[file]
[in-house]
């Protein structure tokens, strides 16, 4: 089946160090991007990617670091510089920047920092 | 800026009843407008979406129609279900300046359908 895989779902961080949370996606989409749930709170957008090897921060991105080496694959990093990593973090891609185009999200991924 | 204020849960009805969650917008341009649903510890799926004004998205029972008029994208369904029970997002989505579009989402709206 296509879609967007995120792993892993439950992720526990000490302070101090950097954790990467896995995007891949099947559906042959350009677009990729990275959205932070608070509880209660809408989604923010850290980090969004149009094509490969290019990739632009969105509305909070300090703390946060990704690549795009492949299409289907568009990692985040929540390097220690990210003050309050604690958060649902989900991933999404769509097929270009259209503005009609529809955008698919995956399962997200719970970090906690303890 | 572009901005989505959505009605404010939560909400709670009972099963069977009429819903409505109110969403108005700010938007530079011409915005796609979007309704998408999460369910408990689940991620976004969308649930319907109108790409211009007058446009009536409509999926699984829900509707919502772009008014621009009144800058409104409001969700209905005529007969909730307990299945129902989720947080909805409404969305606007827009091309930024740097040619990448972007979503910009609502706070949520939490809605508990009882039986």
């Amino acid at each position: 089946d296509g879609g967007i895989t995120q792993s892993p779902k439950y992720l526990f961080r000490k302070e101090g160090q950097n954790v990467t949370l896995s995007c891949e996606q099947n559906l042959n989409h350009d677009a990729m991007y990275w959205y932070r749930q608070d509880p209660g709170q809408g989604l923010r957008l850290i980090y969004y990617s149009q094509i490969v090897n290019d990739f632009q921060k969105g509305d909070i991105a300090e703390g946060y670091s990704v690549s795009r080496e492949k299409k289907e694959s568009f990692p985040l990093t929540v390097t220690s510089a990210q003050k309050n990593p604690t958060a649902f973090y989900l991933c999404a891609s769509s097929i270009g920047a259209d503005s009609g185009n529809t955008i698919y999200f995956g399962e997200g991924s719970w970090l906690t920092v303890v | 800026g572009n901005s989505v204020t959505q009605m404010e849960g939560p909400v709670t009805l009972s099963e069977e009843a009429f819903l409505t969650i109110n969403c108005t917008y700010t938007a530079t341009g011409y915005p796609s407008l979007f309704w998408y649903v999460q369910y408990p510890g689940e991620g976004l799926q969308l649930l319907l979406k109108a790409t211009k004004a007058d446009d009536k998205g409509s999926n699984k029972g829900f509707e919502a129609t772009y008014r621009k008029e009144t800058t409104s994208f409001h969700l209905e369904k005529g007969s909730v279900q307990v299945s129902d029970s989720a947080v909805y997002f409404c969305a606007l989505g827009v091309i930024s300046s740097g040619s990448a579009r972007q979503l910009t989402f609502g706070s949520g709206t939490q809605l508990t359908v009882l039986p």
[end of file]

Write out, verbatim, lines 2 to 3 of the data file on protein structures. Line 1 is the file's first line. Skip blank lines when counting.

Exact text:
């Protein structure tokens, strides 16, 4: 089946160090991007990617670091510089920047920092 | 800026009843407008979406129609279900300046359908 895989779902961080949370996606989409749930709170957008090897921060991105080496694959990093990593973090891609185009999200991924 | 204020849960009805969650917008341009649903510890799926004004998205029972008029994208369904029970997002989505579009989402709206 296509879609967007995120792993892993439950992720526990000490302070101090950097954790990467896995995007891949099947559906042959350009677009990729990275959205932070608070509880209660809408989604923010850290980090969004149009094509490969290019990739632009969105509305909070300090703390946060990704690549795009492949299409289907568009990692985040929540390097220690990210003050309050604690958060649902989900991933999404769509097929270009259209503005009609529809955008698919995956399962997200719970970090906690303890 | 572009901005989505959505009605404010939560909400709670009972099963069977009429819903409505109110969403108005700010938007530079011409915005796609979007309704998408999460369910408990689940991620976004969308649930319907109108790409211009007058446009009536409509999926699984829900509707919502772009008014621009009144800058409104409001969700209905005529007969909730307990299945129902989720947080909805409404969305606007827009091309930024740097040619990448972007979503910009609502706070949520939490809605508990009882039986």
């Amino acid at each position: 089946d296509g879609g967007i895989t995120q792993s892993p779902k439950y992720l526990f961080r000490k302070e101090g160090q950097n954790v990467t949370l896995s995007c891949e996606q099947n559906l042959n989409h350009d677009a990729m991007y990275w959205y932070r749930q608070d509880p209660g709170q809408g989604l923010r957008l850290i980090y969004y990617s149009q094509i490969v090897n290019d990739f632009q921060k969105g509305d909070i991105a300090e703390g946060y670091s990704v690549s795009r080496e492949k299409k289907e694959s568009f990692p985040l990093t929540v390097t220690s510089a990210q003050k309050n990593p604690t958060a649902f973090y989900l991933c999404a891609s769509s097929i270009g920047a259209d503005s009609g185009n529809t955008i698919y999200f995956g399962e997200g991924s719970w970090l906690t920092v303890v | 800026g572009n901005s989505v204020t959505q009605m404010e849960g939560p909400v709670t009805l009972s099963e069977e009843a009429f819903l409505t969650i109110n969403c108005t917008y700010t938007a530079t341009g011409y915005p796609s407008l979007f309704w998408y649903v999460q369910y408990p510890g689940e991620g976004l799926q969308l649930l319907l979406k109108a790409t211009k004004a007058d446009d009536k998205g409509s999926n699984k029972g829900f509707e919502a129609t772009y008014r621009k008029e009144t800058t409104s994208f409001h969700l209905e369904k005529g007969s909730v279900q307990v299945s129902d029970s989720a947080v909805y997002f409404c969305a606007l989505g827009v091309i930024s300046s740097g040619s990448a579009r972007q979503l910009t989402f609502g706070s949520g709206t939490q809605l508990t359908v009882l039986p």